Russia’s Sputnik V vaccine was created as an alternative to vaccines developed by Chinese and Western pharmaceutical companies. But since the Russian invasion of Ukraine on February 24th, emergency-use listing from the World Health Organization that could open up travel to those vaccinated with Sputnik V seems more unlikely than ever.

WHO did not immediately respond to requests for comment.

Dominic, an Austrian national, has been in Zanzibar for a year and decided not to return home until rules are relaxed which make the Covid vaccine mandatory in order to move around freely.

He told me: ‘I don’t like being told by the government that I must be vaccinated- it’s my body and I’ll decide whatever I put in it so I will not return to my country and live like a prisoner’.

For people like Dominic, who want to avoid being vaccinated, and for Russians unable to enter countries that do not accept Sputnik V, there is a way around their predicament.

Doctors in vaccination centres in Tanzania’s biggest city Dar es Salam are charging $150 (£115) for a Covid vaccine that is sometimes never administered. Issa, a local tour guide for trips around Mount Meru, told me the administering nurse will dump the vaccine into the trash rather inject it into the patient’s arm.

Worryingly, vaccines documented as being administered in Tanzania are recognised in the UK, most European countries and the United States.

It’s hard to gauge the scale of the pandemic in the sun-soaked country, full of high-end resorts where visitors can enjoy the crystal-clear ocean. Among a population close to 60 million people, the number of Covid cases is low. Only 33,815 cases and 800 deaths have been reported since the pandemic struck.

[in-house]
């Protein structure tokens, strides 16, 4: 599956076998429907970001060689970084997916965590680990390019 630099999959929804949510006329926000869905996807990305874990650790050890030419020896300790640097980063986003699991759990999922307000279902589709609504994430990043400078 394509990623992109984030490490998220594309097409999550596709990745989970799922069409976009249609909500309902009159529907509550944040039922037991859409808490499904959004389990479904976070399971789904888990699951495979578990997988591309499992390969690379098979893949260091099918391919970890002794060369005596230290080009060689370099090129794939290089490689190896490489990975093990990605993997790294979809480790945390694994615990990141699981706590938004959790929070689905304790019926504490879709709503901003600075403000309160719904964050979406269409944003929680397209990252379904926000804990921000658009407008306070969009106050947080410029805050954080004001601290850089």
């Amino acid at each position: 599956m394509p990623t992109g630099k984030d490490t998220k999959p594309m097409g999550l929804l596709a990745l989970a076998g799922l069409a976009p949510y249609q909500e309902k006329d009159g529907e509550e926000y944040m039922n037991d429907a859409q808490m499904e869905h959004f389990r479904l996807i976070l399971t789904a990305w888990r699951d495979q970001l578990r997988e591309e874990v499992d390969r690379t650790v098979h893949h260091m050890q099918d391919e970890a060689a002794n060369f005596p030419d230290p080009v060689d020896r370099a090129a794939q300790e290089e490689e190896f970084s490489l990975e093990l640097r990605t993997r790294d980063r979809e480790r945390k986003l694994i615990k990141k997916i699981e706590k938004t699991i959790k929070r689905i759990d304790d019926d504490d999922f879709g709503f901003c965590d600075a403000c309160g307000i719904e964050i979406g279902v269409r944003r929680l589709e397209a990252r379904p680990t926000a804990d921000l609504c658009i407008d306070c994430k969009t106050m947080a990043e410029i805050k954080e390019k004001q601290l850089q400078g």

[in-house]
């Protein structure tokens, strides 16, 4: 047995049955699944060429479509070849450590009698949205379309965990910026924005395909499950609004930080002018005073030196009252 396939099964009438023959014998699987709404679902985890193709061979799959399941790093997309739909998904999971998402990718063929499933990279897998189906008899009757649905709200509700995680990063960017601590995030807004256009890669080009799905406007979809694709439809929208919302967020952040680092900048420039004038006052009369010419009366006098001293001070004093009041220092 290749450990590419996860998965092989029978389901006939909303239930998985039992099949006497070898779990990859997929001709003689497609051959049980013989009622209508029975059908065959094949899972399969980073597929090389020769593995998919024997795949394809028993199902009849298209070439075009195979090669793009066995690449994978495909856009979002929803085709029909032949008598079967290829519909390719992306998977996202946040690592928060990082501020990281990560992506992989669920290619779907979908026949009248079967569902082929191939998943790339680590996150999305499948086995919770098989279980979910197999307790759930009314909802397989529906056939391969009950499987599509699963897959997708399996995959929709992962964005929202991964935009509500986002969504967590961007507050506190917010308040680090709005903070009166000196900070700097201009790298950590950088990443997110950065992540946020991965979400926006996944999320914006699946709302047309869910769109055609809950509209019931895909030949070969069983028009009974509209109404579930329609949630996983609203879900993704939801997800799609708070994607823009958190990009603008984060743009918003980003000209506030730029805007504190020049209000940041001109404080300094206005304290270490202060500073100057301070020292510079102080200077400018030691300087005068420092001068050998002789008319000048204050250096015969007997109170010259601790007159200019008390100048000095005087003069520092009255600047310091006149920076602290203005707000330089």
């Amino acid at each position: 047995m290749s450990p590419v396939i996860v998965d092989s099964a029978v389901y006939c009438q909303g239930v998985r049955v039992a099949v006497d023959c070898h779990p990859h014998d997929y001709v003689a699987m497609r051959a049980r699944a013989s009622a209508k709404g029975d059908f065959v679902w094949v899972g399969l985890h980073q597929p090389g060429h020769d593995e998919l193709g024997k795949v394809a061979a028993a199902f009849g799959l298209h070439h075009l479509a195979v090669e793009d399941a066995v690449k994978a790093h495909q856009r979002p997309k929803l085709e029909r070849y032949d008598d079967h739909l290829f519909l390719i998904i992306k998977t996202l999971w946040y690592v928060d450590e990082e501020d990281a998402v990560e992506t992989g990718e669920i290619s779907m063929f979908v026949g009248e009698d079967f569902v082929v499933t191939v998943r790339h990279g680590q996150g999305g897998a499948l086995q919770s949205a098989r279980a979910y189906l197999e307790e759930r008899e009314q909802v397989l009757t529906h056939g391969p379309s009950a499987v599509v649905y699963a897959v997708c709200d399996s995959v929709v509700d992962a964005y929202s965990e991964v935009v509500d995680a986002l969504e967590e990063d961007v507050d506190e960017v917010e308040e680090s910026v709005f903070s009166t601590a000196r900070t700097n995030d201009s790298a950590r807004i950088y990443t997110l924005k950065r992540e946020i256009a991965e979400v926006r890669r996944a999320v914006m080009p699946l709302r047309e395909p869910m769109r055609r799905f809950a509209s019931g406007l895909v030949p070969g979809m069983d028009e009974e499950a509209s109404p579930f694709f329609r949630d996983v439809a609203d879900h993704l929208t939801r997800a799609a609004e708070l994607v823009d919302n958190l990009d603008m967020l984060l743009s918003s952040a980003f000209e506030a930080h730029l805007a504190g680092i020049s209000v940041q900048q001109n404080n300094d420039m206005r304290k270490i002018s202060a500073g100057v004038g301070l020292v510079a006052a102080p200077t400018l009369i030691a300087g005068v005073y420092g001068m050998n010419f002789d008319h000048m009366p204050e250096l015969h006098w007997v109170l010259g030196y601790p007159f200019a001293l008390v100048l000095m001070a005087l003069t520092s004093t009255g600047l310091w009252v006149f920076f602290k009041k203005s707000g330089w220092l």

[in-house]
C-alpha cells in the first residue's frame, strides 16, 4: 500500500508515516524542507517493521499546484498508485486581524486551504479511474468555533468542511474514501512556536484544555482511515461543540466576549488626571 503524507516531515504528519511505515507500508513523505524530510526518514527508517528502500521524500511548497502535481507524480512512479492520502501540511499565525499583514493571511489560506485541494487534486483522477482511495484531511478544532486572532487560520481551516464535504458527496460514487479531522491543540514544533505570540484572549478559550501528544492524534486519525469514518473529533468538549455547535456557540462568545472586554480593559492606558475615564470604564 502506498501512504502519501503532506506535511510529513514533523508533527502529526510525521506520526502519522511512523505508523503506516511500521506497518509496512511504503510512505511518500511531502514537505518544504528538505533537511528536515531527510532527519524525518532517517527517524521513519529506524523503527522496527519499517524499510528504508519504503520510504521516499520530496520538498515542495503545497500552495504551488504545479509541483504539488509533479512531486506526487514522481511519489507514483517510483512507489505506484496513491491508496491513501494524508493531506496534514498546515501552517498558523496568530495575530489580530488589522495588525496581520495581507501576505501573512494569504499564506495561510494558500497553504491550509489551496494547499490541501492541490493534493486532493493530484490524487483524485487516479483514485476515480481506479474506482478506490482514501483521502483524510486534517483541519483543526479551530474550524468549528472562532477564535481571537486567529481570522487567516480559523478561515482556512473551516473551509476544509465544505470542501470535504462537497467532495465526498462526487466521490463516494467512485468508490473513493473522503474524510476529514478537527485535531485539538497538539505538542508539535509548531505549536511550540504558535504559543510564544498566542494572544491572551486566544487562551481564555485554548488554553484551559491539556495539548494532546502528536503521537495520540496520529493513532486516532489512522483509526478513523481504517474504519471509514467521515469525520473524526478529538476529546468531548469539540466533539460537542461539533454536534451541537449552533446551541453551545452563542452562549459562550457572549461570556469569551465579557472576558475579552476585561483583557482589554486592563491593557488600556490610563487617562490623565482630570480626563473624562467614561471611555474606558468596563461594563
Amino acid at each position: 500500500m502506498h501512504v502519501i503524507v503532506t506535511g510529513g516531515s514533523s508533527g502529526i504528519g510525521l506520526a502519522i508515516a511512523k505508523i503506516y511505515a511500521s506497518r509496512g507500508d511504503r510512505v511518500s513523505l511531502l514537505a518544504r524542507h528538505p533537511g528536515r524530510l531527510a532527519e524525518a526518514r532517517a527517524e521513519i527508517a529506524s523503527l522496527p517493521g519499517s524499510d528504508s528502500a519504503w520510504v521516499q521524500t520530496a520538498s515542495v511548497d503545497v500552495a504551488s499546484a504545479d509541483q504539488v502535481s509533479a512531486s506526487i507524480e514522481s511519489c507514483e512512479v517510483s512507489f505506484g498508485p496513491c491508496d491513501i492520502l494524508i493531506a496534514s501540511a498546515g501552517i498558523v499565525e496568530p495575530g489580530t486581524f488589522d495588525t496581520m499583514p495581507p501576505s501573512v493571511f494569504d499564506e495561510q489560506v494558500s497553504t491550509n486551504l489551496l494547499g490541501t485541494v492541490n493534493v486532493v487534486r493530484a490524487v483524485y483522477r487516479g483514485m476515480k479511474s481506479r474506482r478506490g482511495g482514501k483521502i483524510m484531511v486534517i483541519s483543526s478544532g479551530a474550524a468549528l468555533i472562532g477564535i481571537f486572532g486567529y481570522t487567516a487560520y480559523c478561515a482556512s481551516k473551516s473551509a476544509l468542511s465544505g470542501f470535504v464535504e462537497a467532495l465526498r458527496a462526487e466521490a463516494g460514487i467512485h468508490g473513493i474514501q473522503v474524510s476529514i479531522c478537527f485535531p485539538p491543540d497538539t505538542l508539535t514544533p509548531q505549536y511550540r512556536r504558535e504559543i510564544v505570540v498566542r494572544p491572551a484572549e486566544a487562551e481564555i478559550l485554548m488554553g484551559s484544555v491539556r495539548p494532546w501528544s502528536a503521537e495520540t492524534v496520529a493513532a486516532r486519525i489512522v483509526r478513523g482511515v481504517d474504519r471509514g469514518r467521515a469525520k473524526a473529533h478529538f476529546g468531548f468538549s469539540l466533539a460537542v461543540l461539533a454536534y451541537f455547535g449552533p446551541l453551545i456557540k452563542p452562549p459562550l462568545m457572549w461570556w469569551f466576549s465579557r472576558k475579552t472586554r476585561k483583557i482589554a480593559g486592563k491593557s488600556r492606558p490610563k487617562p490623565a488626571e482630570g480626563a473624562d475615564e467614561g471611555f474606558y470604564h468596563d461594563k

But there are concerns about underreporting of infections. Tanzania went well over a year without updating its number of confirmed Covid-19 cases before it began to report the data.

The country’s late president, John Magufuli, repeatedly downplayed the risk of the virus - encouraging citizens to take herbal remedies or steam inhalations to alleviate symptoms.

He died, aged 61, in March last year. The official cause of death was heart failure but rumours swirled that he’d died from coronavirus.

When his successor Samia Suluhu Hassan took office, she brought in stricter Covid measures and launched a nationwide inoculation campaign in one of the world’s last countries to embrace jabs.

Tanzania’s President Samia Suluhu Hassan (L) receives a shot of the Johnson & Johnson vaccine from a health worker at the State House in Dar es Salaam, on July 28, 2021,

/ AFP via Getty Images

Yet today only a small fraction of the population is vaccinated; Tanzania has administered just over 7 million doses so far. Vaccine hesitancy is strong, with misinformation sown early in the pandemic still widely believed.

In a hospital in Arusha, the northern city that sits between the Serengeti and Mount Kilimanjaro, I was offered an entire dose regimen of either Sinopharm or Pfizer. A lab technician would put both doses on the certificate, saying the dates administered were four weeks apart - all for just $120.